There is a presumption under the Texas Family Code that alimony should not be awarded in a divorce case. However, this is a rebutbable presumption. This means that while the courts tend to presume that alimony is not necessary, a person can overcome that presumption. Only a qualified Austin divorce lawyer can tell you for sure if you qualify for alimony.
There are two “threshold factors” that need to be met for the court to order alimony.
The first I will call the “inclusive factor”. The second is the “determination factor.”
The “inclusive factor” determines whether you should be awarded alimony in the first place. If you meet the “inclusive factor”, then you move on to the “determination factor.” The “determination factor” is in what amount and for how long alimony should be awarded.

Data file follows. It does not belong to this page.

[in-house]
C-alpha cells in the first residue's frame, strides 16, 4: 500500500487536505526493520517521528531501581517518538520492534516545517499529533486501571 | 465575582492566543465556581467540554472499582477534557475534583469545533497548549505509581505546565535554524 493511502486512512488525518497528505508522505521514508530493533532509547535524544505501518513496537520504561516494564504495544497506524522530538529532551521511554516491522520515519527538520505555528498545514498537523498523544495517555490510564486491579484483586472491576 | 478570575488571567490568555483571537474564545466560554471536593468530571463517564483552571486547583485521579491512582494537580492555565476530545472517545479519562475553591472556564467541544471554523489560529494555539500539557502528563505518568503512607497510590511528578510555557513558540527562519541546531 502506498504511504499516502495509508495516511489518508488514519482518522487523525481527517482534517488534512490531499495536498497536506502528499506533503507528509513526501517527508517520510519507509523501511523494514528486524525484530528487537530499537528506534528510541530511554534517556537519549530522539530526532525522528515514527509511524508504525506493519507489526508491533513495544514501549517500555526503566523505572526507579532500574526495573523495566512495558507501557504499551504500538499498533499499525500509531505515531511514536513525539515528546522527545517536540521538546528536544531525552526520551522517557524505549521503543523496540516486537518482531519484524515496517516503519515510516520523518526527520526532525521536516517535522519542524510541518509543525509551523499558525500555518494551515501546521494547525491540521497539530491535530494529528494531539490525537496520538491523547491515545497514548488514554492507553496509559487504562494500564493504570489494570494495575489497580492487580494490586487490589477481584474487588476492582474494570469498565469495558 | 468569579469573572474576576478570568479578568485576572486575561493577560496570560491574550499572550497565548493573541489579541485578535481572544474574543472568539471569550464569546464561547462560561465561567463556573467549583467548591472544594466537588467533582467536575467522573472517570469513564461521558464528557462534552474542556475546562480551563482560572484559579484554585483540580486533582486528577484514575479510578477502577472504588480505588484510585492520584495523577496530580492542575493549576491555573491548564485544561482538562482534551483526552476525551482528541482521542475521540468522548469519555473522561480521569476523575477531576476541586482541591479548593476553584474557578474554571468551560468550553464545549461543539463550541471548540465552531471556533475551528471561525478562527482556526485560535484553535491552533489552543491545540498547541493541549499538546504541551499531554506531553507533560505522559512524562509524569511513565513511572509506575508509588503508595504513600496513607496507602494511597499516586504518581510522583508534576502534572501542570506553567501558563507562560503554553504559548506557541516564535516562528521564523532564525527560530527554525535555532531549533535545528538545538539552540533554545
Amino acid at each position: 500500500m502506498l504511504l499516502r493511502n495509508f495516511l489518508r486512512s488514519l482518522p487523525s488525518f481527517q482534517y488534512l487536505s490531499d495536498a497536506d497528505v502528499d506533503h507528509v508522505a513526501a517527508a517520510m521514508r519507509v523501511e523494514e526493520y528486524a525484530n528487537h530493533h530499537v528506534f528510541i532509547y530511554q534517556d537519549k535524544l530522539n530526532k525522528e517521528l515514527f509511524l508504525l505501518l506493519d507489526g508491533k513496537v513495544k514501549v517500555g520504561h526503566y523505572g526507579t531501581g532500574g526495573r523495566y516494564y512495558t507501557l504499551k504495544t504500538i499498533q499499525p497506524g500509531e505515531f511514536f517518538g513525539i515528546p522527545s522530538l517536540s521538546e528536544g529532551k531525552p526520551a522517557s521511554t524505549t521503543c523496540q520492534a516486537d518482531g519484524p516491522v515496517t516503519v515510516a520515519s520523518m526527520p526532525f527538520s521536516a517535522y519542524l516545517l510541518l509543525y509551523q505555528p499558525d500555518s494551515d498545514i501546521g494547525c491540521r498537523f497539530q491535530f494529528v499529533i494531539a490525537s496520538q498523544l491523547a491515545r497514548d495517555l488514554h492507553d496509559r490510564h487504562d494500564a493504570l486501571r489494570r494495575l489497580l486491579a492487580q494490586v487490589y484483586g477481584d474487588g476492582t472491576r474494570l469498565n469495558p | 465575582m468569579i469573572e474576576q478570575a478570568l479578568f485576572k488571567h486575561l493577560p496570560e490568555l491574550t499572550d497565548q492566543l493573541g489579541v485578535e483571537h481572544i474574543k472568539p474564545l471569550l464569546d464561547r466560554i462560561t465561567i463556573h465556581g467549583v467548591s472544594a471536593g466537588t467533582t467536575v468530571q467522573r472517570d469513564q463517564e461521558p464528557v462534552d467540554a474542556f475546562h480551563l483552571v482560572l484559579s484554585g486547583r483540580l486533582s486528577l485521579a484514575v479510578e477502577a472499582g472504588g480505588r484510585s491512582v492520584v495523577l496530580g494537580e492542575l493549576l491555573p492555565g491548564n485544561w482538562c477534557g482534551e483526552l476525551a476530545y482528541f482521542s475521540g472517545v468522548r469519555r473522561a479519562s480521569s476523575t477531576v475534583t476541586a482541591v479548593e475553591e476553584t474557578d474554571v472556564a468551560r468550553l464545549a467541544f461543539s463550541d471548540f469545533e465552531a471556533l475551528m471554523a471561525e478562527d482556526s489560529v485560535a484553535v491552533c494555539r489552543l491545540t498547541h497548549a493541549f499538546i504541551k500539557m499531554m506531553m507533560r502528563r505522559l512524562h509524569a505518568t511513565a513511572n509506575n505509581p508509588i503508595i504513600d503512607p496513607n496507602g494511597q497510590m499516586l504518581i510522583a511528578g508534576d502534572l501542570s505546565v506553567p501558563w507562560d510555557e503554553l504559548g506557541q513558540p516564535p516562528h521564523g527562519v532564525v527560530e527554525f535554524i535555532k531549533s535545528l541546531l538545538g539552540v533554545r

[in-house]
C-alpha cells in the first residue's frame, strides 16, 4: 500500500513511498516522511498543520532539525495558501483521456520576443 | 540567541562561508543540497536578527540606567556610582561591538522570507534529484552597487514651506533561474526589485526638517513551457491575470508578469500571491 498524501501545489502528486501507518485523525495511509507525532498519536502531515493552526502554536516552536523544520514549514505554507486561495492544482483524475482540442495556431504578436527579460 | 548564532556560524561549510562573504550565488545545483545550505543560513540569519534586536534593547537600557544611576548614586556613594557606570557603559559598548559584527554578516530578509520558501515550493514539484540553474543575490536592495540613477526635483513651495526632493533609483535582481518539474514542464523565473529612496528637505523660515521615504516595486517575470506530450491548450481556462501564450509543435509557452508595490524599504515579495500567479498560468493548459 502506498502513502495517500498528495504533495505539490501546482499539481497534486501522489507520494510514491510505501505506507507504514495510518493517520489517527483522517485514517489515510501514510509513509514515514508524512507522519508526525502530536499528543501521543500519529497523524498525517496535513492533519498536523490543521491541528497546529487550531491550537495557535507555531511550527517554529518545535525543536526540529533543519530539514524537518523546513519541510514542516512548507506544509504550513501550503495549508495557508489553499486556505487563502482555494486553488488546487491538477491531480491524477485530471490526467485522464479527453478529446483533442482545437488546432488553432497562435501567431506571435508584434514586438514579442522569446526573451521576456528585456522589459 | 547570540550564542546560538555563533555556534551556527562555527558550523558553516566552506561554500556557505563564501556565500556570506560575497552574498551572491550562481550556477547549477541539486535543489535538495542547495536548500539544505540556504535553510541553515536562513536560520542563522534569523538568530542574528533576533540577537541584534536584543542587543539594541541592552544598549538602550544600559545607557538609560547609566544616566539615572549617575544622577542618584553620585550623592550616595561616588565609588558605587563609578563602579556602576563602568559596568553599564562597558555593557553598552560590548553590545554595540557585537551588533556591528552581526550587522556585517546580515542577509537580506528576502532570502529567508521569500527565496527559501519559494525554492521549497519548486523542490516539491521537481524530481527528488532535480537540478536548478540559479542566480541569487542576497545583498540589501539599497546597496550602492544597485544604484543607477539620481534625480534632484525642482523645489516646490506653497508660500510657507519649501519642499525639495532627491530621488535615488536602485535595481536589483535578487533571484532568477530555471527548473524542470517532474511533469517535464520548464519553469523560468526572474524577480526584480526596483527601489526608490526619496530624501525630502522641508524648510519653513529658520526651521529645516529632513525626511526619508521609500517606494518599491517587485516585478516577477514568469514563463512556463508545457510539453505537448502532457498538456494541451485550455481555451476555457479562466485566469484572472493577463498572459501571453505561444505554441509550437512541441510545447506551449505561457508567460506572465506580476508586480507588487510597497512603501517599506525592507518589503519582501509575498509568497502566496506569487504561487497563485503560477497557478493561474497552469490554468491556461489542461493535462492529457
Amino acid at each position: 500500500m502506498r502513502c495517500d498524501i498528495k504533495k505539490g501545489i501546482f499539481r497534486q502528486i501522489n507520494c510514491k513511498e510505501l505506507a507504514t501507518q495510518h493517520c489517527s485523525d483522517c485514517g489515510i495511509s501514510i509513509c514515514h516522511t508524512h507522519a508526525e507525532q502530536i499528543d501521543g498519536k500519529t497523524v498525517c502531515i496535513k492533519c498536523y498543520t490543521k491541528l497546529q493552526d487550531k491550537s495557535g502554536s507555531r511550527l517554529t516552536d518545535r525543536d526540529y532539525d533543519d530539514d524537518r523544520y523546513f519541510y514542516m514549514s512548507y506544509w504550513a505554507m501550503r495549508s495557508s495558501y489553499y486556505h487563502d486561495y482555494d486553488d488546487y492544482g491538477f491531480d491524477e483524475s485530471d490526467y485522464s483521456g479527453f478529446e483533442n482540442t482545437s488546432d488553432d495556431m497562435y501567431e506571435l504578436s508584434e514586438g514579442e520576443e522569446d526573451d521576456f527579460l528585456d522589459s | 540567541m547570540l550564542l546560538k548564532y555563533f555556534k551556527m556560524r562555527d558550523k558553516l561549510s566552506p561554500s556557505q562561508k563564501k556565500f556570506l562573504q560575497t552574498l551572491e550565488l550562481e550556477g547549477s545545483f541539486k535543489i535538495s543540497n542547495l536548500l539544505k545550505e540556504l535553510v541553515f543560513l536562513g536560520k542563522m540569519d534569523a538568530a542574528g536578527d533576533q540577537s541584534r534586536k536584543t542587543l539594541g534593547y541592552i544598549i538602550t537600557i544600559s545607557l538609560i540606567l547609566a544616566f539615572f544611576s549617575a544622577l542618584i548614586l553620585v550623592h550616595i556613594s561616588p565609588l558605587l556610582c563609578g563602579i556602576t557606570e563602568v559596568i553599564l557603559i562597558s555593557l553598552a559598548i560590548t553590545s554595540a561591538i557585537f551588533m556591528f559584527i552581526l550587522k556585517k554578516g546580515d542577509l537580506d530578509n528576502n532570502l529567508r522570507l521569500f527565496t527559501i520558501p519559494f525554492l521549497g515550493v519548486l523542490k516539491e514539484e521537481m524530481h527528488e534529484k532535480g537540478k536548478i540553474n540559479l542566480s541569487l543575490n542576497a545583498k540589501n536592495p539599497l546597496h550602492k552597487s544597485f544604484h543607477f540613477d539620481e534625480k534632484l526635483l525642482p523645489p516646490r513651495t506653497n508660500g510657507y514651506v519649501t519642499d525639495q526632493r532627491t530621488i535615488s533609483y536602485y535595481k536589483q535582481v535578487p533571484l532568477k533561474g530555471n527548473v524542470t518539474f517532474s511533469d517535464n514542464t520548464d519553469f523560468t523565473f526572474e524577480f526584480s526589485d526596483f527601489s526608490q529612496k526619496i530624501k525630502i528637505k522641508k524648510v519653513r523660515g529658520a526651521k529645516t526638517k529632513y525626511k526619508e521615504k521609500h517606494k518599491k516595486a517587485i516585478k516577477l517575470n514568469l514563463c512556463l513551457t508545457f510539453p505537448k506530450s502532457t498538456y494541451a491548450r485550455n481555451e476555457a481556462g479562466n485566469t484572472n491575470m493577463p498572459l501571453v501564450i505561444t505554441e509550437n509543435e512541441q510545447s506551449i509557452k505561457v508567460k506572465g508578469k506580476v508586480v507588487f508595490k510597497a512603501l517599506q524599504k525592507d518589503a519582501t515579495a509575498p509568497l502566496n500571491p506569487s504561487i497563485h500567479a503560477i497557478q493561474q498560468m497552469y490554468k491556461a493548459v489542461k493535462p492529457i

Generally in order to meet the “inclusive factor”a person has to satisfy the following two requirements:
- The marriage has to be for a length of 10 years or more; and
- The spouse requesting alimony cannot meet their minimum reasonable needs. (essentially that spouse is not currently earning at least $18,000.00 a year.)
If those requirements are met, the court moves on to the “determination factor”which are as follows:
- The amount of alimony-The amount of monthly alimony the court can order is the lesser of: 20% of the payor’s gross income or $2500.00 per month
- The duration can be from 0 to 36 months.
We will talk more about Alimony in an Austin divorce case soon.